Original paper

Influence of groundwater upwelling on the distribution of the hyporheos in a headwater river flood plain

Malard, Florian; Ferreira, David; Dolédec, Sylvain; Ward, J.V.


We examined the influence of groundwater upwelling on the distribution of the hyporheic fauna in a 2.6-km long glacial flood plain, the downstream part of which behaved as a major groundwater upwelling zone. Hyporheic water and invertebrates were collected during the four different phases of the expansion-contraction cycle at a depth of 30cm in the bed sediment of 28 channels. Multivariate methods and analysis of variance were used to test for differences in the concentration of nutrients and composition of the hyporheos between the upstream and downstream parts of the flood plain. The large scale groundwater upwelling flow pattern maintained permanent flow conditions in the lower flood plain but had no detectable influence on temperature and nutrient concentrations of shallow hyporheic water. In contrast, the density and taxonomic richness of hyporheic assemblages were distinctly higher in the upwelling zone, essentially because of an increase in the number and density of taxa belonging to the permanent hyporheos and true groundwater fauna. The longitudinal pattern of hyporheic assemblages remained remarkably stable over the four different phases of the expansion-contraction cycle. We concluded that the strength of hydrological connections between ground water and surface water had a major influence on hyporheic biodiversity by controlling not only the degree of flow permanency but also the recolonization pathways of organisms inhabiting streambed sediments.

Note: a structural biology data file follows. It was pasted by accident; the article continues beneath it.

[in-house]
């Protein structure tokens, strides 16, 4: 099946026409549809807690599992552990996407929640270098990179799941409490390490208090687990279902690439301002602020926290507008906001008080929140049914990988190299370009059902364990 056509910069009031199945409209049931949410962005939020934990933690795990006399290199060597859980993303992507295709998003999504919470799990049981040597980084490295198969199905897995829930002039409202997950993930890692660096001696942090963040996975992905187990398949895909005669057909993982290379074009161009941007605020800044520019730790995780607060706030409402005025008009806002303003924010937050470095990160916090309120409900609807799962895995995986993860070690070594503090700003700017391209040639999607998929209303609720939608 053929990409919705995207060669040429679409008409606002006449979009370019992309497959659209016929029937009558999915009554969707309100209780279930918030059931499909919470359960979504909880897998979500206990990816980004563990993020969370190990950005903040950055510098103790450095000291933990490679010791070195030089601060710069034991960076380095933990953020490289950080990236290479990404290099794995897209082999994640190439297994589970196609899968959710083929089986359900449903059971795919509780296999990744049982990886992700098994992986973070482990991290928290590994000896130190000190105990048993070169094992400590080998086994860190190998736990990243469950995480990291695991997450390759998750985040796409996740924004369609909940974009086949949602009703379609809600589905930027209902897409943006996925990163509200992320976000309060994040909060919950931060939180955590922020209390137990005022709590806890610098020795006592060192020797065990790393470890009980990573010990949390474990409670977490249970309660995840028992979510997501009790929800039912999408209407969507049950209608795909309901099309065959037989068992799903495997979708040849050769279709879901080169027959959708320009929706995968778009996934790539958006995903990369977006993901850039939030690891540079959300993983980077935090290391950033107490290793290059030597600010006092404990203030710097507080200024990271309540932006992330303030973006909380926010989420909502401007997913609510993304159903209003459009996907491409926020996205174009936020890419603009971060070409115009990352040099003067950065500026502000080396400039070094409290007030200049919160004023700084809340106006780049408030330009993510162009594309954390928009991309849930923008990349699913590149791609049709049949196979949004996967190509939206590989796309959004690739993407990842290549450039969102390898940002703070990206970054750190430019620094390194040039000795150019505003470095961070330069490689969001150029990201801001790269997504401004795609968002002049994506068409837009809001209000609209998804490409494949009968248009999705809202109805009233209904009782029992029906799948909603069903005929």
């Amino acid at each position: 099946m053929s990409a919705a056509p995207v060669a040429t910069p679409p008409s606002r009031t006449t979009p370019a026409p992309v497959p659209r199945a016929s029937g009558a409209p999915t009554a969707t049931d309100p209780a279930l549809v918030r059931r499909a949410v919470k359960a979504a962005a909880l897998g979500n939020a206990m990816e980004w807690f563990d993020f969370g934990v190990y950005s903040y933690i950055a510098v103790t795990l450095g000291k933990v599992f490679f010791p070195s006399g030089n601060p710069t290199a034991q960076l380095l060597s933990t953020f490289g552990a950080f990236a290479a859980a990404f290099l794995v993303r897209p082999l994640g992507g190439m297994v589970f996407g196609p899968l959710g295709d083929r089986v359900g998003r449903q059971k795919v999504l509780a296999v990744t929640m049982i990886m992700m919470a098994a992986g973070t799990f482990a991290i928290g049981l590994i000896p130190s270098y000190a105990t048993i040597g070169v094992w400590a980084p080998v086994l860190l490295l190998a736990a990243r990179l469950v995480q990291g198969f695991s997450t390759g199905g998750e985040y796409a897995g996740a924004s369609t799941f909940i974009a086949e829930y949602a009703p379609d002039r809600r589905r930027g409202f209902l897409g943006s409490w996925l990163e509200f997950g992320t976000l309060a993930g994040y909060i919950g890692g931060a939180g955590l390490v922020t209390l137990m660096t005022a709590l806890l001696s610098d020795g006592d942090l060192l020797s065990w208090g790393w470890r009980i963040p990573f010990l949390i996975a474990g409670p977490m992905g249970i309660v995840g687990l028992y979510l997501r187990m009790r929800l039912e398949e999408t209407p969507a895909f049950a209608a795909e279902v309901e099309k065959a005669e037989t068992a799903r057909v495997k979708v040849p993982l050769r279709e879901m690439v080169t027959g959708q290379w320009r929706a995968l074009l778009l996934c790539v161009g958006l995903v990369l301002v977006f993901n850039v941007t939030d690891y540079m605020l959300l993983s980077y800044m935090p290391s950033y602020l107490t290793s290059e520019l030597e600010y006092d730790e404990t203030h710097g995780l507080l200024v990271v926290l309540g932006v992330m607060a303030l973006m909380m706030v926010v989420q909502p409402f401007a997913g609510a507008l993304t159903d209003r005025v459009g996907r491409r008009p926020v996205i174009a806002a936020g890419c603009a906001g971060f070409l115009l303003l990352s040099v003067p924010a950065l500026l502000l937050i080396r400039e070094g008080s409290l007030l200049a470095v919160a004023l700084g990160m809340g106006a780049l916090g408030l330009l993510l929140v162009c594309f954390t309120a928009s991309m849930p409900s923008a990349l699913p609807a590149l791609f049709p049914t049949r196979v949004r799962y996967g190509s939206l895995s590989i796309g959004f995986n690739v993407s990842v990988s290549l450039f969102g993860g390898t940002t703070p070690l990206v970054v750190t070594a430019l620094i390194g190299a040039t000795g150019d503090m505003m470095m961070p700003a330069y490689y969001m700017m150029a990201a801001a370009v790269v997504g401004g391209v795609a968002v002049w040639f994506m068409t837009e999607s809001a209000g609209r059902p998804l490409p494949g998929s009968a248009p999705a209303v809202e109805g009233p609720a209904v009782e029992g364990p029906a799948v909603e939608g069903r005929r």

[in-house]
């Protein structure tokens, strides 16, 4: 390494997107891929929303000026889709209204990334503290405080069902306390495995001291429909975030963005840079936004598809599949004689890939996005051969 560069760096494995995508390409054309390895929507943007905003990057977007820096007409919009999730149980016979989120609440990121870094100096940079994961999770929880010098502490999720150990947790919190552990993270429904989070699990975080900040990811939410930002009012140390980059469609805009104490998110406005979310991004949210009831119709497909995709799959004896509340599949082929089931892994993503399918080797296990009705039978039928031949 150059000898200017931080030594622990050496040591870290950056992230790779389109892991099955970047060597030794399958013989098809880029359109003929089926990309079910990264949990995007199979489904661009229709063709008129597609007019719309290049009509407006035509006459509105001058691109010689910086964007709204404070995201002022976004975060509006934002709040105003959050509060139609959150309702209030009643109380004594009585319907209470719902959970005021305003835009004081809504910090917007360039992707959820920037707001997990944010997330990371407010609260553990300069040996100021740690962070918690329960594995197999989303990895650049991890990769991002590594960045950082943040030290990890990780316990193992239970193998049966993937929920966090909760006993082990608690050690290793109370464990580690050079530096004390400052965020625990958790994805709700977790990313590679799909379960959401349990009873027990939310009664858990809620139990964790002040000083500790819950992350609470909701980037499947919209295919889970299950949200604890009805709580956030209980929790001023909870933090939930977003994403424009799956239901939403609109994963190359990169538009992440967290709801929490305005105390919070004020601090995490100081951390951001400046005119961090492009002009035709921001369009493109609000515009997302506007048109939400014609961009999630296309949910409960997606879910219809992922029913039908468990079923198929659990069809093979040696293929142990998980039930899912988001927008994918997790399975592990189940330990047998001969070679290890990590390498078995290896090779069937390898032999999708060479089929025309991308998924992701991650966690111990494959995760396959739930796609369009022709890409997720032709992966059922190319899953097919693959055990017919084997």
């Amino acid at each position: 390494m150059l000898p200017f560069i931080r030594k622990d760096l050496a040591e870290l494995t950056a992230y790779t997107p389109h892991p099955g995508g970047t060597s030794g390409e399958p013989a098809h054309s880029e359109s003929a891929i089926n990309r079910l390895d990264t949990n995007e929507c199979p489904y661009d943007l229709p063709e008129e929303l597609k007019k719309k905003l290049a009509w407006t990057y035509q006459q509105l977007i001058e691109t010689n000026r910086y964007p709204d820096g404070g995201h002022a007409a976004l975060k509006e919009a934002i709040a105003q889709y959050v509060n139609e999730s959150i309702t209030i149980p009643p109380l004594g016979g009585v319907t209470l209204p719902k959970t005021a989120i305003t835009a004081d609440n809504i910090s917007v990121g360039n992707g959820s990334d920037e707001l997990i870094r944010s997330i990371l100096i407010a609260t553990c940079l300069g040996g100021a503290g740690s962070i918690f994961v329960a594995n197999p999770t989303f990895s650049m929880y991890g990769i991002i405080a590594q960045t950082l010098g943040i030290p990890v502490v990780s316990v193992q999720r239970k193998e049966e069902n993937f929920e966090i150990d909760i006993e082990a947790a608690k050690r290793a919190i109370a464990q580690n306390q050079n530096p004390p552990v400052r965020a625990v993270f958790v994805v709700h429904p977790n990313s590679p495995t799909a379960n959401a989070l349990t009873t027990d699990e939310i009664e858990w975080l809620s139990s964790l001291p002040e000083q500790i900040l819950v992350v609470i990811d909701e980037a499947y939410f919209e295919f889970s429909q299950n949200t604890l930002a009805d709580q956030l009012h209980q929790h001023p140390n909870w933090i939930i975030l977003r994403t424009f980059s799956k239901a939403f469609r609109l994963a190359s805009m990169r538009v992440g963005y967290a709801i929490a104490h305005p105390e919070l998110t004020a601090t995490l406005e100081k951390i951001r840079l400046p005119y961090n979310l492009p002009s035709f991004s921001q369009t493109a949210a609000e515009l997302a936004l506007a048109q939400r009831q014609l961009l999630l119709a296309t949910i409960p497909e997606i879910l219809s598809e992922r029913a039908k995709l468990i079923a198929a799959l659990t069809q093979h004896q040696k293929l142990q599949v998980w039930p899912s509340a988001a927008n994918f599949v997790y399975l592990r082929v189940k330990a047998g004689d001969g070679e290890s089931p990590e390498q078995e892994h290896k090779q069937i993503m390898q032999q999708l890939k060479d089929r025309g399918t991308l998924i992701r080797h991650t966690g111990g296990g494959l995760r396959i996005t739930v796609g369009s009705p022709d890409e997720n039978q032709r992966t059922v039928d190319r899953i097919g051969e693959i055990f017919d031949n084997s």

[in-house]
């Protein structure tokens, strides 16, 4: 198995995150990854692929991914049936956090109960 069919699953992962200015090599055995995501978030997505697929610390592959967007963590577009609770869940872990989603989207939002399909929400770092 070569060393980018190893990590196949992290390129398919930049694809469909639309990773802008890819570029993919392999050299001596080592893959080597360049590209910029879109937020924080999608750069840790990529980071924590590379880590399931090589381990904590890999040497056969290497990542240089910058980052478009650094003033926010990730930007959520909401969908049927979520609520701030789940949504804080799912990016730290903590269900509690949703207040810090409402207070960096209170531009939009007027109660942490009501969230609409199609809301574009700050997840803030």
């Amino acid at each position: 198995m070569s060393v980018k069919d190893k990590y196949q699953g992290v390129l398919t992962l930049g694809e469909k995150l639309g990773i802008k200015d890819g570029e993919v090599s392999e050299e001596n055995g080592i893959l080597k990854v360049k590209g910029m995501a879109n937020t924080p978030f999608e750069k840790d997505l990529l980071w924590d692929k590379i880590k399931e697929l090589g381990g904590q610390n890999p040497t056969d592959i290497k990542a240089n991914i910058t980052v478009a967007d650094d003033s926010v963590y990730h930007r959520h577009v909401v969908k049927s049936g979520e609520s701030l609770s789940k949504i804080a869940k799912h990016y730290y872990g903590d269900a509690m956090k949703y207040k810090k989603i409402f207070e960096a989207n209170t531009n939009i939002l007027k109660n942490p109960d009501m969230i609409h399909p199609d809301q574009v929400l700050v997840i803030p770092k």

hyporheic zoneground waterflood plainglacial streamhyporheosnutrients